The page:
The possibility to reach more or less easily a place in space, from another point or place.
Accessibility can be studied by graphs modelling the different positions and routes in a specified space.
B. HILLIER, who created what he calls "space syntax" as a general theory of the social organization of space (1996), uses it practically to create an accessibility hierarchy, for example for a better organization of urban space.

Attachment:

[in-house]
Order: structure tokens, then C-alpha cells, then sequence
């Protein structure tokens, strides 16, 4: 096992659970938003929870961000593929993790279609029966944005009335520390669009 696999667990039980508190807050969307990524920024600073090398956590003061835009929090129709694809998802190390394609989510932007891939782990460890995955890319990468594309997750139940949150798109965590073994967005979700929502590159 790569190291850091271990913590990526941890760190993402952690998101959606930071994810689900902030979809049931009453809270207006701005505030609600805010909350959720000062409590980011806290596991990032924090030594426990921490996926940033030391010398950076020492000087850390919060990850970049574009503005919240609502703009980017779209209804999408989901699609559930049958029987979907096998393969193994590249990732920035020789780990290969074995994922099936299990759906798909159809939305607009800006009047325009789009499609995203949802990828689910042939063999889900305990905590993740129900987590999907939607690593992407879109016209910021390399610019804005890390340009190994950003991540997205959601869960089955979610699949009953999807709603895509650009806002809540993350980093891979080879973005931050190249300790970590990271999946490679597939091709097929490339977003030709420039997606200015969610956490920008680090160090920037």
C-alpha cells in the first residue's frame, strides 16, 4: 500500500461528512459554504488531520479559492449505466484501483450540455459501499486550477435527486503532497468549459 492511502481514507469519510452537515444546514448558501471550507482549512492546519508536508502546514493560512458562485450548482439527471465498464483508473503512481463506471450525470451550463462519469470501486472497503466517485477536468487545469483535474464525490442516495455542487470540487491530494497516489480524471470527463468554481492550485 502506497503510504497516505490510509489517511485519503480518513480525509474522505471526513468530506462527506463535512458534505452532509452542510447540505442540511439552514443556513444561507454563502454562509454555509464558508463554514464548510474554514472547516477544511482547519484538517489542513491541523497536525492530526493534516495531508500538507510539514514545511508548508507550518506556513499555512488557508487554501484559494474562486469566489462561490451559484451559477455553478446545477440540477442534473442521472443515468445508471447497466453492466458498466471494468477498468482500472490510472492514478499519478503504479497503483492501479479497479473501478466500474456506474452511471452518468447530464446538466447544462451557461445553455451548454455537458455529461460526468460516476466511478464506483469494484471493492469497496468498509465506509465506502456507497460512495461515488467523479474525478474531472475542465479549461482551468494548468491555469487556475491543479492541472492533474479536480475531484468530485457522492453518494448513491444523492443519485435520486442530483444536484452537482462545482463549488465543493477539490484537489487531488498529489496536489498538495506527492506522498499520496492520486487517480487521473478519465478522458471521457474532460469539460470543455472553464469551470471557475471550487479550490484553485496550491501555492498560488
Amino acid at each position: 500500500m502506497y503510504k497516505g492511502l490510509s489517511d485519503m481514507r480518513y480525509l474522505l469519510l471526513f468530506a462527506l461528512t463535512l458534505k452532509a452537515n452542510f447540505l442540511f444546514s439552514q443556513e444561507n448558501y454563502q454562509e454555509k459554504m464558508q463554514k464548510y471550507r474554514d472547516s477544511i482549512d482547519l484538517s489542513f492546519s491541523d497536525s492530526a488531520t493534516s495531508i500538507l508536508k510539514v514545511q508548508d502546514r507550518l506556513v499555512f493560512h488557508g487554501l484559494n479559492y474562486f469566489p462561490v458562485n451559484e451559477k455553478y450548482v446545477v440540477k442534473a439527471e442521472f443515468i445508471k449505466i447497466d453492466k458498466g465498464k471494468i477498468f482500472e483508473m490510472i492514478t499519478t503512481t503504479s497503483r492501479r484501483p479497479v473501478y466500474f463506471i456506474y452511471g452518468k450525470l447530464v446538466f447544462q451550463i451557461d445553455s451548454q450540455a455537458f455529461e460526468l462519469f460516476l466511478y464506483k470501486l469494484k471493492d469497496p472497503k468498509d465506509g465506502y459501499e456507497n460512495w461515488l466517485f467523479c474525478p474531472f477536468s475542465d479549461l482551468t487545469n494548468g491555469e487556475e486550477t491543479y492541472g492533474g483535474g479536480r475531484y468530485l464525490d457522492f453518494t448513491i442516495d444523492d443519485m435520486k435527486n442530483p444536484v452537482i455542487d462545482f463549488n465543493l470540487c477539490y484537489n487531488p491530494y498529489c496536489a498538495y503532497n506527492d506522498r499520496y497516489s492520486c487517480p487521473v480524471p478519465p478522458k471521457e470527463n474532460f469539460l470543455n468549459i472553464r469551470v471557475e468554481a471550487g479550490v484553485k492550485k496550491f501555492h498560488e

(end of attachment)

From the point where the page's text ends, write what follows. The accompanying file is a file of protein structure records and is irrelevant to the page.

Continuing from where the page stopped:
According to HILLIER, "People use space intuitively, much like they use grammar". This is because they have a "preference for easy journeys" (M. HAMER, 1999).
The subject is closely related to stigmergy. This hints to a much more general perception of "space syntax" in animals.